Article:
The Guru Kelucharan Mahapatra annual awards festival, held in Bhuvaneshwar recently, left the audience eagerly awaiting the next.
While protestors and police clashed on one side of the city, thousands thronged the festival held in remembrance of their favourite guru. Amidst such an incongruous paradox of co-existence, the 18th edition of the Guru Kelucharan Mahapatra annual awards festival hit a high note in Bhuvaneshwar.
The venue , the famous Rabindra Mandap, was literally a stone’s throw away from the scene of violence and yet celebrations went on with gusto, thanks to the efficient organising capacity of the festival director Ratikant Mahapatra.
Decorated with numerous sepia-tinted images of Kelubabu, which offered glimpses of his artistic journey down the decades to the guests as they were ushered into the main hall.
After the inaugural ceremony, Odissi exponent Madhavi Mudgal opened with Adi Shankara’s ‘Jagannathashtakam’ that set the ball rolling for the first evening’s performances. One of Kelubabu’s senior-most disciples couldn’t have found a better way to pay tribute to her guru on Teacher’s Day. Which Odissi performance could claim to be complete without a Jayadeva’s Ashtapadi? Madhavi, who was unwell, strung three of them in a choreographic narrative. One missed Arushi Mudgal, who normally accompanies her on stage.
This was followed by Hariharan’s ghazal recital. For an artist who has transcended different genres such as Indie pop, films songs and Hindustani classical, Hariharan enthralled a demanding audience with his effortless style. Except for the constant distraction of big black files that he kept unfolding with each song, he had the whole hall tapping to his tempo.
The second day commenced with a Kuchipudi recital by Manju Bharghavi. A protégé of the late Guru Vempati Chinna Satyam, Manju’s dance espoused flashes of her guru’s choreographic style and technique. Visibly tired, Manju managed to pull through the show, which was not one of her best. A percussion ensemble with vidwan Karaikudi Mani on the mridangam, Pt. Anindo Chatterjee on the tabla and Bangalore Amrit on the ganjira ended the evening. While performing a simple ‘aadi talam’, as both the percussion artists went about their jugalbandi, the decibel levels reached intolerable heights.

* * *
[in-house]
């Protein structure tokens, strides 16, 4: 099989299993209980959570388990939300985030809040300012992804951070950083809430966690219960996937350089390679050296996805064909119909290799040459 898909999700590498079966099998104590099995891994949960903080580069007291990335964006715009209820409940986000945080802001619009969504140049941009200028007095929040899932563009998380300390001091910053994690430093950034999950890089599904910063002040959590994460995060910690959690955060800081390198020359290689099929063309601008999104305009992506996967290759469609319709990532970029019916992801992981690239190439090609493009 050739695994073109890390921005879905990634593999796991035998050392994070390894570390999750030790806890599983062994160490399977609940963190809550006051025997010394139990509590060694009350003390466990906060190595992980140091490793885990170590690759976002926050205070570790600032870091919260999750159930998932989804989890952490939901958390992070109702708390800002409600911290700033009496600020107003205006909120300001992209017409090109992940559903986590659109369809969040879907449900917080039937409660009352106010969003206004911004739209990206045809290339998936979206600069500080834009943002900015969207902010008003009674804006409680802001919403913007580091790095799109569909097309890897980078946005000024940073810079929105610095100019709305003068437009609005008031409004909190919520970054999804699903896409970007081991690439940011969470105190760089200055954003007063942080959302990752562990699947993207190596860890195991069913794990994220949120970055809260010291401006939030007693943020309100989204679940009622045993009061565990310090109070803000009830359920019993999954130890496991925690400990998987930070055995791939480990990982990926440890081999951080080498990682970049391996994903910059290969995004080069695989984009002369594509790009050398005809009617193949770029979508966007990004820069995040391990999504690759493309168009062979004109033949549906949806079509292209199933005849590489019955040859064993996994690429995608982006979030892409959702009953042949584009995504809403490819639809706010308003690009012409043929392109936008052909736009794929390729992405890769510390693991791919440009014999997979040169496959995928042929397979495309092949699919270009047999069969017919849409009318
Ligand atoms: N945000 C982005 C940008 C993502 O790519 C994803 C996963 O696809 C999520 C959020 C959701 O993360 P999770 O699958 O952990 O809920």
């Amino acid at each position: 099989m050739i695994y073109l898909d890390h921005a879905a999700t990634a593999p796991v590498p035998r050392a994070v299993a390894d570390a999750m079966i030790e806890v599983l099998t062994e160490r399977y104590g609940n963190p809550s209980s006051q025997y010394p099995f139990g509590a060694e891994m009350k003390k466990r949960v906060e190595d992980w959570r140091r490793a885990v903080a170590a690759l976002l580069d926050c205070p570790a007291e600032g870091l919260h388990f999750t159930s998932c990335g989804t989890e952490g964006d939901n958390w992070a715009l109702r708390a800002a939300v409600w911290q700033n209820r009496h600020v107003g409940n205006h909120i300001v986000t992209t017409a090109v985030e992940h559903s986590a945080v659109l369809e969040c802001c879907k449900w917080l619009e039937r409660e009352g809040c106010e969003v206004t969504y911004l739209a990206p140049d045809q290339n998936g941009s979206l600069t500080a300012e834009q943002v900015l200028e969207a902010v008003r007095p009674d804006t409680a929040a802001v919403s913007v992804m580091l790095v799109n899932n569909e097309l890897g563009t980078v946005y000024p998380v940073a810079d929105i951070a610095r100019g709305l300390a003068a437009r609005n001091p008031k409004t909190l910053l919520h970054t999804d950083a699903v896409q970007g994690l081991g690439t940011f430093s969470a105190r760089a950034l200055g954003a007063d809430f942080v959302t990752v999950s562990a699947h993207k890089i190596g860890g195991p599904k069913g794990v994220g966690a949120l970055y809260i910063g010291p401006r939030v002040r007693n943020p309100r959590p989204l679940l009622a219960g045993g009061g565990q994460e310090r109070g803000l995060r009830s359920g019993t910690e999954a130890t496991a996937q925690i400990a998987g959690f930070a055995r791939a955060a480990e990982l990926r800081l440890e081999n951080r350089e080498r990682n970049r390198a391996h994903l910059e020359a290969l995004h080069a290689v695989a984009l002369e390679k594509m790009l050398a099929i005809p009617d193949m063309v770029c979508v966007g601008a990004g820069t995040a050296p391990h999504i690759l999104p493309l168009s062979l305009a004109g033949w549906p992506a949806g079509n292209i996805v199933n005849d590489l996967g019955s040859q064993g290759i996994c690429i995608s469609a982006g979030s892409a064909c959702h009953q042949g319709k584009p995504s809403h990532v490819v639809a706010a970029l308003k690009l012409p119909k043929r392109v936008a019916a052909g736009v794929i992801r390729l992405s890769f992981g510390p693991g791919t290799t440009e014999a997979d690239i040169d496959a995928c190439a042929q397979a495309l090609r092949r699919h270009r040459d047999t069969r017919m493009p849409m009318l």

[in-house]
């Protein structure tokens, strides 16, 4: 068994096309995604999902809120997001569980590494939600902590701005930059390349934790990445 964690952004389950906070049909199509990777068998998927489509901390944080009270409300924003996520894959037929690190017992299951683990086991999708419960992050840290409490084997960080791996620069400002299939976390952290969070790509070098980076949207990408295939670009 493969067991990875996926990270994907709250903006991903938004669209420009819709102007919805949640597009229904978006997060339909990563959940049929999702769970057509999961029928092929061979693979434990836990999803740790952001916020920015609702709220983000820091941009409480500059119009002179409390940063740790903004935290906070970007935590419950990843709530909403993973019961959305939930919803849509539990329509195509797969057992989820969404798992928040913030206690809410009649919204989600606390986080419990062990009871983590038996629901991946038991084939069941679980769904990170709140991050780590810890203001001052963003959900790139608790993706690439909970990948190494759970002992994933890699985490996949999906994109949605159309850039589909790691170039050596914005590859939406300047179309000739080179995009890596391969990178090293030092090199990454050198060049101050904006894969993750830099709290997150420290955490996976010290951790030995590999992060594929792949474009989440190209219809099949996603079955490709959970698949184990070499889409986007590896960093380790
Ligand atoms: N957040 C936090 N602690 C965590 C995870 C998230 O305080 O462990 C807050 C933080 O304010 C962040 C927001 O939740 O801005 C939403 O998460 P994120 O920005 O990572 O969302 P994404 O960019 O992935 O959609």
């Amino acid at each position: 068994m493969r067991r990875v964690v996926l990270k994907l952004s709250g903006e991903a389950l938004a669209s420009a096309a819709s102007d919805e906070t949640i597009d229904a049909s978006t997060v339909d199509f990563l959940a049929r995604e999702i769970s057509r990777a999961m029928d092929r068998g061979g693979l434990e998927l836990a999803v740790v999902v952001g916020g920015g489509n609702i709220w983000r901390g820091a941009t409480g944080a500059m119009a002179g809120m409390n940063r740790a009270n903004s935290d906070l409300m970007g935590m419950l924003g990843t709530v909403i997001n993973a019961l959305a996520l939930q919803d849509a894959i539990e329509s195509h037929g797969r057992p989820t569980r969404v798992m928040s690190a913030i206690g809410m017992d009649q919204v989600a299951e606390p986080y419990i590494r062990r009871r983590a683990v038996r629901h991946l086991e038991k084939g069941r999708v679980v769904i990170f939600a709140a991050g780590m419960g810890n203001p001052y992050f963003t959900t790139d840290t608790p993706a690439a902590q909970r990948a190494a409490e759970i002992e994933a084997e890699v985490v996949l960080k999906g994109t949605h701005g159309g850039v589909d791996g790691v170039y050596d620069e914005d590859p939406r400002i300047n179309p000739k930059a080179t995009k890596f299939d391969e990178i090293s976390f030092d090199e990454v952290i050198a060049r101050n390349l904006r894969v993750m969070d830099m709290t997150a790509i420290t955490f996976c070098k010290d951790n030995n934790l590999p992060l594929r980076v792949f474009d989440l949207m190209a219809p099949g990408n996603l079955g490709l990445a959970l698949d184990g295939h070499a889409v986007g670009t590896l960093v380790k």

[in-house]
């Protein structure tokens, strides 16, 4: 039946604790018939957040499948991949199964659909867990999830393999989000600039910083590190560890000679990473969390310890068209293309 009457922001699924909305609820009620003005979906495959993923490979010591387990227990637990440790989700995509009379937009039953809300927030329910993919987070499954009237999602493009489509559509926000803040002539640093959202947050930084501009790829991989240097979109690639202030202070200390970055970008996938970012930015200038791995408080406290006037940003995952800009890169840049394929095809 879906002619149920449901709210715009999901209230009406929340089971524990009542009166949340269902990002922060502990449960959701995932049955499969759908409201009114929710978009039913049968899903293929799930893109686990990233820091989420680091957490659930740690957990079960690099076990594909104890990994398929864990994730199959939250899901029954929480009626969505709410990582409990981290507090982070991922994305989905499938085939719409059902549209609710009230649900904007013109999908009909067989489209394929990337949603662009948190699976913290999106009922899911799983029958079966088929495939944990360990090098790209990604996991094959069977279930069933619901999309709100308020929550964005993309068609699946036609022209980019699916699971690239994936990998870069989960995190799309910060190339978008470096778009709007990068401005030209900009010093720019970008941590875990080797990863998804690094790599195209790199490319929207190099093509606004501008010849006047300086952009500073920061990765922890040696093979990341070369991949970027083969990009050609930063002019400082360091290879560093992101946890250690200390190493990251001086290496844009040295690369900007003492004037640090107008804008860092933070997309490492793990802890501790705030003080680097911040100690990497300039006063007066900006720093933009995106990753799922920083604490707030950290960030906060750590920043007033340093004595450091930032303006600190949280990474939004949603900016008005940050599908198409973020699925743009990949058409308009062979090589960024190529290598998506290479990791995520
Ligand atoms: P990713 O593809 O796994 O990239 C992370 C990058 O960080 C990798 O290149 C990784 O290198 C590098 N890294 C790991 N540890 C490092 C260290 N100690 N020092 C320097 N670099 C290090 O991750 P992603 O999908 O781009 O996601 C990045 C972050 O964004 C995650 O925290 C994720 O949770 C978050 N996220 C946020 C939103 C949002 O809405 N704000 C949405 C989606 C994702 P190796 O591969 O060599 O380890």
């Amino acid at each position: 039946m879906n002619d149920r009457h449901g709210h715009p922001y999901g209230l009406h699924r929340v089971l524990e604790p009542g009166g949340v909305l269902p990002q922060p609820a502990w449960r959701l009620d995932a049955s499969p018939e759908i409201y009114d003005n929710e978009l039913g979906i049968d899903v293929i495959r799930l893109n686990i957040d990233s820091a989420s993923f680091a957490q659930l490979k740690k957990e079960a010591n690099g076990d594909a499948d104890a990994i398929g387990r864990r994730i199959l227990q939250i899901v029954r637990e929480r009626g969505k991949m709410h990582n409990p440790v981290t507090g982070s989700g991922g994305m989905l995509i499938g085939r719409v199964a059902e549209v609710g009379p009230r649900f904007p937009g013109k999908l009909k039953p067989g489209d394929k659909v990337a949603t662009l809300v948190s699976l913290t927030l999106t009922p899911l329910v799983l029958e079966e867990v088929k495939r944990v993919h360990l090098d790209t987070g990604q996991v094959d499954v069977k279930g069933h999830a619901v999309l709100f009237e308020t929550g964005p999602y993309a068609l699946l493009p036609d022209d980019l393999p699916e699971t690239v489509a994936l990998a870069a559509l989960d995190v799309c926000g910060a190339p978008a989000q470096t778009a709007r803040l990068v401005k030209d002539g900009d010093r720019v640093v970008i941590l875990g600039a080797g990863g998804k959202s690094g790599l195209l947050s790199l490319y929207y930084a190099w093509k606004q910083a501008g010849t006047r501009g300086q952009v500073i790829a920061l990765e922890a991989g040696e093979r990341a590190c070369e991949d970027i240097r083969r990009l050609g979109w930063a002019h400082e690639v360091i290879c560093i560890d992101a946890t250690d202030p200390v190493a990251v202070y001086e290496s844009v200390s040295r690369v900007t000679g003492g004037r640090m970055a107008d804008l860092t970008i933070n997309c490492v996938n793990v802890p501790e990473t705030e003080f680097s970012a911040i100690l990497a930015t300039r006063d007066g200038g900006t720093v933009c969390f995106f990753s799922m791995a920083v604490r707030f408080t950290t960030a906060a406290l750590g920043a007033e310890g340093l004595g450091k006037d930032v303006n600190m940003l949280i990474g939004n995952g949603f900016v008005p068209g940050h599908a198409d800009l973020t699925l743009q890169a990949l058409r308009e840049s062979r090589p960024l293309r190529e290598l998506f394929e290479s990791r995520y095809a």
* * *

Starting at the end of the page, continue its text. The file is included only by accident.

The next evening, veteran Bharatanatyam dancer Vyjayanthimala presented a varnam in Kaapi ragam by Swati Thirunal among other pieces. The energy in each sanchari she performed to ‘Samayam Bahu Baadaya Sakhi’ and ‘Saraseeruha Naabha’ as Anahita Ravindran sang, cast a spell on everyone in the hall. Her effortlessness at nritta and abhinaya could give dancers half her age a run for their money. As she danced, the audience sat awestruck. Her performance received a standing ovation. She reminisced about the times when Kelubabu had requested her to dance in Odisha and how that was fulfilled now.
An Odia comedy, ‘Bahana,’ directed by Jayadev Das, had a group of excellent actors who kept the audience in splits.
The next evening opened with a fusion concert by flute duo, Pankaj and Paras Nath. While the brothers displayed enthusiasm, all the pieces they performed sounded alike and stereotyped. With immature percussion interludes over a synthesised background score, the concert came across as a jam session of college kids.
This was followed by a Kathak recital by U.S.-based Pt. Chitresh Das. At his age, Pt. Das has an impressive control over his breath and footwork. His tatkaar, a bit loud, was commendable. But his face lacked expression related to the snippets of abhinaya he attempted during the gat bhaav in a small excerpt from Kalidasa’s ‘Shakuntala’.
Pt. Das’s habit to overwhelm and impress the audience with his foot work was evident, but the overall performance lacked substance, which was not what one expected from a senior like him.
The finale was a grand ceremony with the Chief Minister of Odisha Naveen Patnaik releasing the festival souvenir and giving out the annual awards. The awardees were Guru Birabara Sahoo, for his lifetime contribution to dance, and Rama Chandra Patihari for theatre. A purse of Rs. 50,000 was awarded to them.
This was followed by a delightful dance presentation by the artists of Srjan. With exceptional choreography by guru Ratikant Mahapatra, the group exhibited well-coordinated movements and sophistication. ‘Bishwas,’ their new work inspired by writings from the Gurubani, saint Kabir and the Holy Quran, dealt with the theme of faith and communal harmony. One of Odisha’s most popular festivals concluded with much fanfare, with everyone eagerly looking forward to the next one.
(Veejay Sai is a writer, editor and a culture critic)